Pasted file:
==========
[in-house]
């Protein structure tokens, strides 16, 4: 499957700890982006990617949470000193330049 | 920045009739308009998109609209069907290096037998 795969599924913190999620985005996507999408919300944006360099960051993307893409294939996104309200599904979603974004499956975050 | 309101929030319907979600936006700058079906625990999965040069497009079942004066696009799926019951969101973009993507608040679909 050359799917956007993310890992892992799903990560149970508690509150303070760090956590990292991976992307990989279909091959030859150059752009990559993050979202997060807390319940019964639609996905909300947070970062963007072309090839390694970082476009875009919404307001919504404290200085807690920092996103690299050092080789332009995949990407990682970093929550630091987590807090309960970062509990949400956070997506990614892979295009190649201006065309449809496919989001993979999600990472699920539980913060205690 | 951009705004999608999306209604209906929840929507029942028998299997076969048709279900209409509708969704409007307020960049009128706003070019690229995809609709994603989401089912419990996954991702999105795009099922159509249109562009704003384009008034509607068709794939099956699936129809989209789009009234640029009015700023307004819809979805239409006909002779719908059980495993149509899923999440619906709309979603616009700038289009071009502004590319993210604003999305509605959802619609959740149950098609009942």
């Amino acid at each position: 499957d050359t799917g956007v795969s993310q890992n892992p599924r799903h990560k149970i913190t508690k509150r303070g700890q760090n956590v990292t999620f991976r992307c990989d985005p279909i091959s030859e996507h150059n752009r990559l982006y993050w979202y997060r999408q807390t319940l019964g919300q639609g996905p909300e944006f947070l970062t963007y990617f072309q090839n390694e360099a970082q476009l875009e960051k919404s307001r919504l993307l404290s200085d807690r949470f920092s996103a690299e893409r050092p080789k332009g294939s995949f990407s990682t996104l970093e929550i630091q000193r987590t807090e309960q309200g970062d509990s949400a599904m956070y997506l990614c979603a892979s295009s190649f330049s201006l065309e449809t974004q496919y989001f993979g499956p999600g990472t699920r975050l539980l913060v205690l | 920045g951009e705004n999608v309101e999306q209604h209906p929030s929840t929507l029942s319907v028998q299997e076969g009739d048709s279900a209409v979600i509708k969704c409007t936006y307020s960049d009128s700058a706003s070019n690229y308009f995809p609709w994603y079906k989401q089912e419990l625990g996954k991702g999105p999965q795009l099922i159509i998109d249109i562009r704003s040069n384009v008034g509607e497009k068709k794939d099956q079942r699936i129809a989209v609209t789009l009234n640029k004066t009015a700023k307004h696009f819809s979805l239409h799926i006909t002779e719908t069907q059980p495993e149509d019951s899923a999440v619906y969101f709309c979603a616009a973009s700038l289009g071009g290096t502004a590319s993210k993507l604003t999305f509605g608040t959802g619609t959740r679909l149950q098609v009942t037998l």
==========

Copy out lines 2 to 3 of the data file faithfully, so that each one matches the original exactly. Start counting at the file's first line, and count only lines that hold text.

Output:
């Protein structure tokens, strides 16, 4: 499957700890982006990617949470000193330049 | 920045009739308009998109609209069907290096037998 795969599924913190999620985005996507999408919300944006360099960051993307893409294939996104309200599904979603974004499956975050 | 309101929030319907979600936006700058079906625990999965040069497009079942004066696009799926019951969101973009993507608040679909 050359799917956007993310890992892992799903990560149970508690509150303070760090956590990292991976992307990989279909091959030859150059752009990559993050979202997060807390319940019964639609996905909300947070970062963007072309090839390694970082476009875009919404307001919504404290200085807690920092996103690299050092080789332009995949990407990682970093929550630091987590807090309960970062509990949400956070997506990614892979295009190649201006065309449809496919989001993979999600990472699920539980913060205690 | 951009705004999608999306209604209906929840929507029942028998299997076969048709279900209409509708969704409007307020960049009128706003070019690229995809609709994603989401089912419990996954991702999105795009099922159509249109562009704003384009008034509607068709794939099956699936129809989209789009009234640029009015700023307004819809979805239409006909002779719908059980495993149509899923999440619906709309979603616009700038289009071009502004590319993210604003999305509605959802619609959740149950098609009942």
């Amino acid at each position: 499957d050359t799917g956007v795969s993310q890992n892992p599924r799903h990560k149970i913190t508690k509150r303070g700890q760090n956590v990292t999620f991976r992307c990989d985005p279909i091959s030859e996507h150059n752009r990559l982006y993050w979202y997060r999408q807390t319940l019964g919300q639609g996905p909300e944006f947070l970062t963007y990617f072309q090839n390694e360099a970082q476009l875009e960051k919404s307001r919504l993307l404290s200085d807690r949470f920092s996103a690299e893409r050092p080789k332009g294939s995949f990407s990682t996104l970093e929550i630091q000193r987590t807090e309960q309200g970062d509990s949400a599904m956070y997506l990614c979603a892979s295009s190649f330049s201006l065309e449809t974004q496919y989001f993979g499956p999600g990472t699920r975050l539980l913060v205690l | 920045g951009e705004n999608v309101e999306q209604h209906p929030s929840t929507l029942s319907v028998q299997e076969g009739d048709s279900a209409v979600i509708k969704c409007t936006y307020s960049d009128s700058a706003s070019n690229y308009f995809p609709w994603y079906k989401q089912e419990l625990g996954k991702g999105p999965q795009l099922i159509i998109d249109i562009r704003s040069n384009v008034g509607e497009k068709k794939d099956q079942r699936i129809a989209v609209t789009l009234n640029k004066t009015a700023k307004h696009f819809s979805l239409h799926i006909t002779e719908t069907q059980p495993e149509d019951s899923a999440v619906y969101f709309c979603a616009a973009s700038l289009g071009g290096t502004a590319s993210k993507l604003t999305f509605g608040t959802g619609t959740r679909l149950q098609v009942t037998l």